dietcoke99 11-12-2018 05:31 PM

I think that when a student is sent to the office (or however he gets there) he should stay there for the rest of the period. Do you really think that this kid's poor behavior (enough to get sent to the office) is going to turn around in a few minutes? even longer than a few minutes?

Even if it was because of something he said, or whatever, that she heard, she still could have talked to you and then you could have told her about his behavior.

The district I work for, now, is organized and does this (keeps the student through the period, although I only have a sample size of "two" that I have sent to the office).

IMHO

mrsd5 11-12-2018 04:16 PM

Apparently, while going to the washroom (yes, I let him go), he shouted to another student that he was gay. The AP heard it and called him in. He denied it (another student told me after school that he'd said it), so she let him go. She's new this year, and I guess she's very "sympathetic" to the students. UGH! That event caused uproar in study hall when he returned.

dietcoke99 11-12-2018 04:12 PM

All I can offer is empathy because I dread "study hall" classes. The students, in my experience, are almost always worse in these classes, and I believe it is because they have too little to do, certainly nothing structured to do, if anything at all. I have my opinions about study hall, but I won't state them here because I don't want a battle, but I feel your pain.

Would the office have not been supportive if you would have sent him there? (sent him back to you with McDonald's, for example, if you read that fiasco).

One time I did tell a study hall class, and I think I got the idea from here, that unless they had a 4.0 GPA, they had something they could work on - and even if they do have a 4.0 GPA, there are a variety of books along the back wall that they can take and read during the class. It may have helped a little.

I know I am in the minority here, but I would have (in the past) described it in the note, including why I didn't send him to the office.

I think that feedback to the teacher (and anybody) is a good thing, especially since it gives the teacher a way to do something about it. How can you help a situation that you know nothing about?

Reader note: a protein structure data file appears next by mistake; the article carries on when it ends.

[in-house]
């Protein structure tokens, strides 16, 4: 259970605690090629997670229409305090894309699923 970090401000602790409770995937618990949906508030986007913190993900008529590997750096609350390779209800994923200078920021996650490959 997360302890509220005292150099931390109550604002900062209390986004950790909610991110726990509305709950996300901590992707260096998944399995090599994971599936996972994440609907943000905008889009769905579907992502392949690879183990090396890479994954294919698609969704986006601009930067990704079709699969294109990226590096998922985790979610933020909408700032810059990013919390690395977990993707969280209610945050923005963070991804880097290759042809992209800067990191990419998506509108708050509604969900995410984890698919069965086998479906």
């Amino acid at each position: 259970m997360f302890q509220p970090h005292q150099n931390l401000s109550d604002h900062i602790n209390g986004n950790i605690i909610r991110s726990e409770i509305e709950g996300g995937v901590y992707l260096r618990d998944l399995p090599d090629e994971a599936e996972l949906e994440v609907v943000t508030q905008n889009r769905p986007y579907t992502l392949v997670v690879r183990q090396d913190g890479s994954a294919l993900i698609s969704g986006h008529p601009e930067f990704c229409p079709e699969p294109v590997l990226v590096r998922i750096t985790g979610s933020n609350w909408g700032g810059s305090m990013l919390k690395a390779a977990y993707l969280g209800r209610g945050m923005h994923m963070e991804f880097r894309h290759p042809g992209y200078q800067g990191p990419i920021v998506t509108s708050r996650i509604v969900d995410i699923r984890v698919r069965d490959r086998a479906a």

After learning that teachers (or the vast majority of them) don't read (or want) descriptive notes, anyway, I won't do that again - I'll just write that teacher off and not sub for them again, at this point.

Tapdancesub 11-12-2018 04:00 PM

I have that day tomorrow, and unless the air quality improves we will be inside the whole day. Lord help me!

mooba1 11-12-2018 03:22 PM

Isnít it amazing how ONE kid can disrupt the whole class? You just want to fasten them to the wall with duct tape, with the first piece going across their mouth!!

I had that one kid today, as well. Unfortunately for him, I have the same class again tomorrow, so the payment on his bad choices today will come due tomorrow morning. He will be having a come-to-Jesus meeting with the AP.

mrsd5 11-12-2018 02:25 PM

Subbed for high school English today. I love the classroom and the students. And maybe my patience was down because I had to go into a business class during planning because they were short three subs. The English classes were great. But study hall at the end of the day was awful, mostly because of one student. He was a little bit of a pain as a middle schooler. But he's taken it to unbelievable heights. He swore, refused to work (says he's failing six classes out of eight), and generally was disruptive. I left a short note with the teacher, but didn't go into details. There were 6 boys in the class, not all freshmen, and it got loud. I spoke to the neighboring teacher, and she said that she understood my frustration. UGH. I will talk to the asst. prince tomorrow when I go back for a different job. And I'll talk to the teacher.